George "Woody" Garner has several jobs listed on his resume -- cab driver, electrician, tattoo artist. He's been a college student, a bouncer and a maintenance man at an apartment complex.
Today Garner, a former Marine, works for Schmidt Construction Company, where he started as a laborer and worked up to a "Dirt Boss."
Humphries, 49, registered for classes in the water quality management program at Pikes Peak Community College. Thirty course credits later, he expects to receive his associate's degree in December. He is working a temporary job with Colorado Springs Utilities as a treatment plant operator.
"Hopefully real soon that will be a regular position," Humphries said.
While Garner and Humphries are considered success stories, many of their younger counterparts struggle.
Last month, the Bureau of Labor Statistics revealed that unemployment rates among new veterans during the first nine months of 2010 averaged 11.8 percent.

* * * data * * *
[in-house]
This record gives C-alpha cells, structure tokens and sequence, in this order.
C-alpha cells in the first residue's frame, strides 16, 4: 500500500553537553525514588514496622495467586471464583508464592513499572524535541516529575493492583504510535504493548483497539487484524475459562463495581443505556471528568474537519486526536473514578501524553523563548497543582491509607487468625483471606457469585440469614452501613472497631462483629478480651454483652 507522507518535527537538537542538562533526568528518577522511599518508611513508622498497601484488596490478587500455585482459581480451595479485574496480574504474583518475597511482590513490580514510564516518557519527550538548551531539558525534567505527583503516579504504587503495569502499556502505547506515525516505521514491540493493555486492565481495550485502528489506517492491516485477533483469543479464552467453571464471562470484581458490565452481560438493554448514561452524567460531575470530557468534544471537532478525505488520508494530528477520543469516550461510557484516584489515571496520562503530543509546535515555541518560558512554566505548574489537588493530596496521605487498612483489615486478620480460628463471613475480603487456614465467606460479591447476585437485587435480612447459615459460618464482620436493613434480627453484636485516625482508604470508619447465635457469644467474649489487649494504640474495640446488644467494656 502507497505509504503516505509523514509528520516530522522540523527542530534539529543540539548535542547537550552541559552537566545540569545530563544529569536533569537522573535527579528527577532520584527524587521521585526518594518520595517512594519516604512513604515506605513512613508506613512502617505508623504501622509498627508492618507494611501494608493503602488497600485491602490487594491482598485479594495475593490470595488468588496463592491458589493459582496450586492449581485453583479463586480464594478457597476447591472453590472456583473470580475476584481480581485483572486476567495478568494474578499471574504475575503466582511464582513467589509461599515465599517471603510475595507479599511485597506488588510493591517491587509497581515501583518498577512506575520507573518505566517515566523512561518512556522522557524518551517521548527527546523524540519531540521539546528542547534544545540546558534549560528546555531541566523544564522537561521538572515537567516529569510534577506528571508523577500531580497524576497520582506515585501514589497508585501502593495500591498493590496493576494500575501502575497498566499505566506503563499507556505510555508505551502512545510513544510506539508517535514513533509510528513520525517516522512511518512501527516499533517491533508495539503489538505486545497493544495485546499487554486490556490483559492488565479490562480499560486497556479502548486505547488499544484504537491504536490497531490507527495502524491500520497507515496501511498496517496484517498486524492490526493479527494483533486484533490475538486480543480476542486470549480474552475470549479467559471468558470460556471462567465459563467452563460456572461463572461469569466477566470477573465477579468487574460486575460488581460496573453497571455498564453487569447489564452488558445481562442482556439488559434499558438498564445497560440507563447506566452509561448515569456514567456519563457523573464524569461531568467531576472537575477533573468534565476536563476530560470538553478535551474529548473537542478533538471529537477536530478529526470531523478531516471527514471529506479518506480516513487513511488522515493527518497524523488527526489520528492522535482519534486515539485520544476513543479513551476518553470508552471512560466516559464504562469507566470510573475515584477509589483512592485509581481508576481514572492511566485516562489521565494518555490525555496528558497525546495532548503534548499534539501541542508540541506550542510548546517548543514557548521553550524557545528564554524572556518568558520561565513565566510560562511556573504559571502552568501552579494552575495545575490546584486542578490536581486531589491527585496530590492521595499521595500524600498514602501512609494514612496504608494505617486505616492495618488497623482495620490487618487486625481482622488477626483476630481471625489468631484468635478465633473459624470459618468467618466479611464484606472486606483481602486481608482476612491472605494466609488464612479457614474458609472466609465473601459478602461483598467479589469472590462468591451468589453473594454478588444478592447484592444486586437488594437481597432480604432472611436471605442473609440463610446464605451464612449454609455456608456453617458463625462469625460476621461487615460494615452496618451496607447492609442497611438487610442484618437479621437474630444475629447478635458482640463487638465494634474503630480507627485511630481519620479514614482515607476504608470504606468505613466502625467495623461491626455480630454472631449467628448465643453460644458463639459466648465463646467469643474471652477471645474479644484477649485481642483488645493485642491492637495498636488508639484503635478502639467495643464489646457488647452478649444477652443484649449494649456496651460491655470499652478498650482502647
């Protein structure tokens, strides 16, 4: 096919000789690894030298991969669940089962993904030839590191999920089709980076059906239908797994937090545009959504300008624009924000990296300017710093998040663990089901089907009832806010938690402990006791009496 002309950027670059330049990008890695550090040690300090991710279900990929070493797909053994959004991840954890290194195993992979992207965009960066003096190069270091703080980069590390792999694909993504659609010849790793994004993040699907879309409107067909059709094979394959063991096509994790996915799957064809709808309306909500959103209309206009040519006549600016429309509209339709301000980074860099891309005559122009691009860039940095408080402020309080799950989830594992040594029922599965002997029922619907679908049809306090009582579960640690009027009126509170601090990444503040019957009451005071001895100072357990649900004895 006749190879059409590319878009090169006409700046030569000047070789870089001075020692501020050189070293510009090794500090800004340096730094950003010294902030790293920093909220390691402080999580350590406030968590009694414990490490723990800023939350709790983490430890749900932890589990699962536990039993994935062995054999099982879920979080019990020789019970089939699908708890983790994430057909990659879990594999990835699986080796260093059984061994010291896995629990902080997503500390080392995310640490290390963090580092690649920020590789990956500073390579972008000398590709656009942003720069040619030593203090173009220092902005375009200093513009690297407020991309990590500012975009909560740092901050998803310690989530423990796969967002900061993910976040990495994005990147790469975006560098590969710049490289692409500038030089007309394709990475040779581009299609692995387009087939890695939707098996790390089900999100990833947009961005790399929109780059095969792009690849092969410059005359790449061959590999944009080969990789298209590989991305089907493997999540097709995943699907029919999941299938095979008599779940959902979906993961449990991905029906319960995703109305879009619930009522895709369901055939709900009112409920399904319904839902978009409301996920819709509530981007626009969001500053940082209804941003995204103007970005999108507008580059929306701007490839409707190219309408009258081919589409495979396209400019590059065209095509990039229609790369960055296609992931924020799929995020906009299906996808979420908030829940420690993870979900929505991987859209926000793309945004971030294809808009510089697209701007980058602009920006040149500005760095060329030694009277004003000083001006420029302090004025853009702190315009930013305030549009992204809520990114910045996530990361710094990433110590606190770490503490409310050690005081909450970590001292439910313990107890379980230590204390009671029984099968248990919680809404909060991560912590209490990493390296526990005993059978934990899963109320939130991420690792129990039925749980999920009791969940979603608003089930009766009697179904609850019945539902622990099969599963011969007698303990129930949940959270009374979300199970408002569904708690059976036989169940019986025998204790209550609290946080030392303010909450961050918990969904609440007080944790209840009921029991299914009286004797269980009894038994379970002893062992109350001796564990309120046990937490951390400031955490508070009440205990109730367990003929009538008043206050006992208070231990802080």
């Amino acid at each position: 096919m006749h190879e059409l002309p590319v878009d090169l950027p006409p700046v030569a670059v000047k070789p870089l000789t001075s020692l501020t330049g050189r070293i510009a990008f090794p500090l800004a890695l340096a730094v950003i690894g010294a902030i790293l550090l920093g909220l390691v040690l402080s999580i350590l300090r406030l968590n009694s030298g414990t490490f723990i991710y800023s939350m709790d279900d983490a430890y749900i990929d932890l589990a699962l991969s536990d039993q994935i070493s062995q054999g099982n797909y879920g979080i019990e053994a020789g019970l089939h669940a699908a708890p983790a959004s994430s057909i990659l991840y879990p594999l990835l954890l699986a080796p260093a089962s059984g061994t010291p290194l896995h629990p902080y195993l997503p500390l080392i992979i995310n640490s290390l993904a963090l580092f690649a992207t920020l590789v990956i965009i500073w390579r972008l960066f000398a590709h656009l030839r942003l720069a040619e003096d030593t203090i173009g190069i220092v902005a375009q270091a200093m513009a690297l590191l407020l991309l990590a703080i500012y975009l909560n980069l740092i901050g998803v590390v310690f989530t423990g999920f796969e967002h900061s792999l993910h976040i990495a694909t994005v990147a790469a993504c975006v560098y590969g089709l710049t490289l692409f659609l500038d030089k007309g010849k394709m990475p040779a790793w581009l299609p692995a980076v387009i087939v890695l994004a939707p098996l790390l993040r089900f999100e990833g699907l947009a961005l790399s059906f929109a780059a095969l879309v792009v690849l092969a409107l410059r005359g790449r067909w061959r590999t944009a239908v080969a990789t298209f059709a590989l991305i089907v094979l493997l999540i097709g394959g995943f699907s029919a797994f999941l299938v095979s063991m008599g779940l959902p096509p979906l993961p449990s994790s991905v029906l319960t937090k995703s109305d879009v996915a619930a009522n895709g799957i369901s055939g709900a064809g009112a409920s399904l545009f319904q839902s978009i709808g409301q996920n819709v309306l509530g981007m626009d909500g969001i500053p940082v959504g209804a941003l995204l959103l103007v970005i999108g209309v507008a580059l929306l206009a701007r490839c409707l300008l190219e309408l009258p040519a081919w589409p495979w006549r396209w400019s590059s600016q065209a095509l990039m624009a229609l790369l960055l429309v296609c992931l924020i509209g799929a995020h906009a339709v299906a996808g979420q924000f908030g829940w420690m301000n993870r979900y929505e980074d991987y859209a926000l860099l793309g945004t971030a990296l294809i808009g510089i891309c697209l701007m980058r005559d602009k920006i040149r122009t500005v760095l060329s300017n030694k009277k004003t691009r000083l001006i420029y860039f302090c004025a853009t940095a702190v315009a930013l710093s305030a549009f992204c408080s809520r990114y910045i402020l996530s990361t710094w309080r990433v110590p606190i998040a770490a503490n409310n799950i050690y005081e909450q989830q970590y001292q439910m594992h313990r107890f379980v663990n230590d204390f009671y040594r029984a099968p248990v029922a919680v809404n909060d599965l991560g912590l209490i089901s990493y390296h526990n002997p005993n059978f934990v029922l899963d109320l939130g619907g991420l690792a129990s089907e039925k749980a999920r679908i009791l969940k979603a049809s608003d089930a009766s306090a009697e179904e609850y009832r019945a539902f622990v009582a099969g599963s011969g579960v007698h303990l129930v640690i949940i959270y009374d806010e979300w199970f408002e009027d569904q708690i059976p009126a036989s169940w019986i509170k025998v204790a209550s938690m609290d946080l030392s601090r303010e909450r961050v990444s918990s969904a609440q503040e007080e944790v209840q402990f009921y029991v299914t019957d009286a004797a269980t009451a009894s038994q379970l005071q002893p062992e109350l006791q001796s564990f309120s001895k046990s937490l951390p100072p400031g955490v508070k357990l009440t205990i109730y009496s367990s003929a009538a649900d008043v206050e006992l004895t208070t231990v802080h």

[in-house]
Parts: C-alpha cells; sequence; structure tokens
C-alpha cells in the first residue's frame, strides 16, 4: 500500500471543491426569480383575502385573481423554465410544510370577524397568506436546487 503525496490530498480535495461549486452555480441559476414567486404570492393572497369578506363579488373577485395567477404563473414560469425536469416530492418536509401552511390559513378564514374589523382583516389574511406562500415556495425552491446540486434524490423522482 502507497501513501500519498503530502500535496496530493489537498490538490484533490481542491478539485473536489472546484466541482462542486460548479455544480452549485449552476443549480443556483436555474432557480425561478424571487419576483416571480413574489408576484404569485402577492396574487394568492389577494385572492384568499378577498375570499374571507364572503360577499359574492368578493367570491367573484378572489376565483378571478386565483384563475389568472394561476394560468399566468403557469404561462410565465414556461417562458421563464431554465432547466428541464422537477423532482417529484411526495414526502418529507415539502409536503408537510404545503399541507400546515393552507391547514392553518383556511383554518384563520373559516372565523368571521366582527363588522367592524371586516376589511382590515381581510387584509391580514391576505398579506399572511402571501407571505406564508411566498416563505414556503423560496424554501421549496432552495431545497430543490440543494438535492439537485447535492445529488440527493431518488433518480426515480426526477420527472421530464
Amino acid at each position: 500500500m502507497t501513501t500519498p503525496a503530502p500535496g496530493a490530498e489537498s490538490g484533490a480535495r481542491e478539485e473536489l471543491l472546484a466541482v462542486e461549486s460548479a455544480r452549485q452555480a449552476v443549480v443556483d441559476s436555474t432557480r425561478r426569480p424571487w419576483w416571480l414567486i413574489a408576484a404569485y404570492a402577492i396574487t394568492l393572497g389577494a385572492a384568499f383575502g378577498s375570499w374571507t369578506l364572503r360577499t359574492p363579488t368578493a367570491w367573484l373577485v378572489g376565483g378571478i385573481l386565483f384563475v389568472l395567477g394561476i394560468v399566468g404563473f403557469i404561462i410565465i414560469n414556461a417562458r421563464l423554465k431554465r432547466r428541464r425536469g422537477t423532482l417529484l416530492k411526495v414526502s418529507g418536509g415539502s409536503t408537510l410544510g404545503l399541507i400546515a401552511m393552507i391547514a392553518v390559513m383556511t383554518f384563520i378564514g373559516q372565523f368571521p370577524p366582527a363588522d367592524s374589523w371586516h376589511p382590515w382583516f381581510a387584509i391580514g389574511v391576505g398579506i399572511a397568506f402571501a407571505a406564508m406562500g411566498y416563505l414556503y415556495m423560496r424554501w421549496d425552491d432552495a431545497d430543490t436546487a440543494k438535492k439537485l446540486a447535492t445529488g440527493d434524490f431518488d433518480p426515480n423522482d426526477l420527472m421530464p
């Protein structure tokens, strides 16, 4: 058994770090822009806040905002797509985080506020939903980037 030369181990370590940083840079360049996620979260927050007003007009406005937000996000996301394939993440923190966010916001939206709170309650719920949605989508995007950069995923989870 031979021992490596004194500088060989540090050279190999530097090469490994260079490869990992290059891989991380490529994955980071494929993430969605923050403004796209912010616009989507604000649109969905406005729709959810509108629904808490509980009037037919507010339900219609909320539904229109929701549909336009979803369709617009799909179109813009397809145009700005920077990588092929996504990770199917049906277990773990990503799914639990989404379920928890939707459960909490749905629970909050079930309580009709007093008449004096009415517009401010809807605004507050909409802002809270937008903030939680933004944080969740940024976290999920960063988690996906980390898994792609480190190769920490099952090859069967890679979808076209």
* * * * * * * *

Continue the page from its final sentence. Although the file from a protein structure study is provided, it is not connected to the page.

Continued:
"The quicker they [new veterans] get to work, the quicker they get better," Garner said. "If they stay stagnant, that's when the bad things start happening."
Garner listed drugs, alcohol and post-traumatic stress disorder as some of the challenges veterans face when first leaving the military.
"You go from all this order to no structure," Garner said. "We're like children. We're looking for discipline, we're looking for order, we're looking for structure."
Despite his wish that employers would make hiring veterans a priority, Garner understands the economic struggles employers face.
"A lot of employers are looking at the bottom line," Garner said. "Just don't shut the door in their face. Even if it's something menial, give them the chance to impress you."